4 legal questions about new systems being implemented for COVID-19
As Ontario sets to introduce its own vaccine passport system on Sept. 22, many employers will have to be ready to ask employees and customers if they have been inoculated.
What are the main considerations? Canadian HR Reporter spoke with Rebecca Wise, senior associate at Torys law firm in Toronto, for answers.
Q: What constitutes a valid passport?
A: “The government until they roll out the electronic passport system, which is going to be the QR code with an app that allows for scanning of the QR code – [is] requiring people patrons to show their vaccine receipt effectively. [Also] government-issued documentation, which shows that they’ve received a complete dose of a COVID vaccine or combination of vaccines and that proof can be provided either electronically or in hard copy.
“The Ministry of Health is currently indicating that the vaccine receipt that an individual received after their vaccination combined with photo ID, name and date of birth is the current proof of vaccination.”
Q: Who doesn’t have to produce a passport?
A: “There are some people who, by virtue of the fact that they have to go into a place quickly, don’t have to show that same passport. For example, patrons who are entering an indoor area solely to use the washroom are exempt and children under the age of 12 — because they cannot be vaccinated — are also exempt from the requirement.
“There is importantly an exemption for individuals who have written documentation that indicate they are exempt from being vaccinated for medical reasons, and that written documentation needs to be completed by a physician, someone designated as an MD or a registered nurse in the extended class, or nurse practitioner. And the documentation needs to state that the individual is exempt for a medical reason from being fully vaccinated and the effective time period for the medical reason.”
Q: How should employers deal with customers or clients who refuse to produce a passport?
A: “The advice is that they have a legal obligation to check proof of vaccination information and certainly should be denying access to anybody who has not cooperated.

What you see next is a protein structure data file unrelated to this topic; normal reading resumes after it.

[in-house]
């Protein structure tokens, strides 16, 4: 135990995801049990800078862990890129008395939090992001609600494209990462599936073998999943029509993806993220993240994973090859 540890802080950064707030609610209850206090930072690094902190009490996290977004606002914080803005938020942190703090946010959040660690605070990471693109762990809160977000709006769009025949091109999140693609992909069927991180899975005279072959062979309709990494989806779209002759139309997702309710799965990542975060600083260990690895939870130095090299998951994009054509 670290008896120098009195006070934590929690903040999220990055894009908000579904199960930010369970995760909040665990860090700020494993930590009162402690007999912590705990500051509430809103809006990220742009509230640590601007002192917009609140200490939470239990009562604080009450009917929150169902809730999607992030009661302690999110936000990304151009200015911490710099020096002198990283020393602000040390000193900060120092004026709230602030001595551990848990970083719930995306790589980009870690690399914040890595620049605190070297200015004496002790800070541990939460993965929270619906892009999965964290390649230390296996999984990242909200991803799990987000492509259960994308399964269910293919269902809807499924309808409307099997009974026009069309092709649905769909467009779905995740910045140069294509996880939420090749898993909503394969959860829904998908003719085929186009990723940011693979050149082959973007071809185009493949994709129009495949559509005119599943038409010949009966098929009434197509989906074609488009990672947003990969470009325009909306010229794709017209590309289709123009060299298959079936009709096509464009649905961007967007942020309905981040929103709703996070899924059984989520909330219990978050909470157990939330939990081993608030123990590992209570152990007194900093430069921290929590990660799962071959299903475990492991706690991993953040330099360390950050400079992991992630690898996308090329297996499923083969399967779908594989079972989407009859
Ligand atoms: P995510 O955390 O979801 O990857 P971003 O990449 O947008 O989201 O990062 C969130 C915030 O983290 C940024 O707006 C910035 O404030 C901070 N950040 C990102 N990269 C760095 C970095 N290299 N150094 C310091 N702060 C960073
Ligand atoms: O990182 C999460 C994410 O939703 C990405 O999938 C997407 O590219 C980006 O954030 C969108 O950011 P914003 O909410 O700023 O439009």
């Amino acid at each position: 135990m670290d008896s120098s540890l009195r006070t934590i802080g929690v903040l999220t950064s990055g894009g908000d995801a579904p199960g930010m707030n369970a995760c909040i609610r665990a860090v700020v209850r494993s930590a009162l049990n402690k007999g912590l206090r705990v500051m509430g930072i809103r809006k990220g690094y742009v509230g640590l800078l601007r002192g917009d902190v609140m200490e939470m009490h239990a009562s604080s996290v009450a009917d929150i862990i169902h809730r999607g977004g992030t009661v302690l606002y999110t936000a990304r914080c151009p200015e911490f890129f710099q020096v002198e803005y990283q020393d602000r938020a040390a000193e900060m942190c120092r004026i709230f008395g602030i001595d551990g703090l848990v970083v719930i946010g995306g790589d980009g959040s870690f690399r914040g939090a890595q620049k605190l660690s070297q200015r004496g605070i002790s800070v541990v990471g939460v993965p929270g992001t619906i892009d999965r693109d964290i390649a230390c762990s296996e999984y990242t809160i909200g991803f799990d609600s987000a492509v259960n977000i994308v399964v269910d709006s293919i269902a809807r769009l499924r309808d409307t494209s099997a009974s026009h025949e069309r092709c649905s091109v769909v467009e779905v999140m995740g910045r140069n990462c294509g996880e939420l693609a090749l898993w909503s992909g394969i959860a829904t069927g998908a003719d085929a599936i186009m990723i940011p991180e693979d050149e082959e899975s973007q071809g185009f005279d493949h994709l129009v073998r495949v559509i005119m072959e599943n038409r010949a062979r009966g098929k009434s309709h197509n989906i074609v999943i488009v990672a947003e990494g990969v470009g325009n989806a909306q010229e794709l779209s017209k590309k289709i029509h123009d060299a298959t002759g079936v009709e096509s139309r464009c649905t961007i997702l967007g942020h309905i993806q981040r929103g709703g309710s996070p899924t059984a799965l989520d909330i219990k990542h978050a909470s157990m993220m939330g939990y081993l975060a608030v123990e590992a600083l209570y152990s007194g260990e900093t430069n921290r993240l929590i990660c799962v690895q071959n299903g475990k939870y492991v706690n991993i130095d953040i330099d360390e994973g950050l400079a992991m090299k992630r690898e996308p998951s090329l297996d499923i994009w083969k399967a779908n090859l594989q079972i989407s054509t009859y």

“There are obviously practical issues that every business will have to face if they have an unruly customer, for example; those would be dealt with in the way that that business typically addresses unruly patrons. If there’s a need to call the authorities, they can do that…
“I would explain that they have a legal obligation to check each person’s vaccination and to deny entry to anybody who can’t provide it, and hope that cooler minds prevail.
“It would certainly be wise for employers to provide some form of training to employees on what they’re looking for, particularly in this first phase where they’re actually looking at vaccine receipts rather than a QR code, which presumably could just spit out a checkmark or an X. Particularly in this first phase, whoever is going to be the frontline [employee] should probably be told what they are looking for in a vaccine passport.”
Q: Do employers have the right to request a passport from employees?
A: “The question of whether employers have a right to require employees to provide proof of vaccination is something that we don’t have a clear answer to in many jurisdictions.
“There are some jurisdictions; for example, the City of Toronto has recommended that all employers develop some form of proof-of-vaccination policy which has certain minimum requirements…
“Individuals with a medical exemption have to provide medical documentation indicating as such, and workers who are not vaccinated need to, at a minimum, attend a vaccine-education course.
“There are a few instances where the law has actually come in and required employers to have a vaccination policy and historically we haven’t seen that; however, we’re living in unprecedented times and our law and our common law haven’t ever dealt with a situation like a global pandemic like COVID.
“Unless you’re covered by legislation that specifically tells you that you need to have a proof-of-vaccination policy, and that has happened in some industries, the decision is ultimately that of the employer having regard to the risks inherent in their workplace, the health and safety profile of the workplace… but certainly, we’re seeing lots of employers adopt proof-of-vaccination policies.”
Canadian HR Reporter also spoke with legal experts about vaccination policies in the workplace, and discovered how to deal with employees who refuse mandatory vaccines.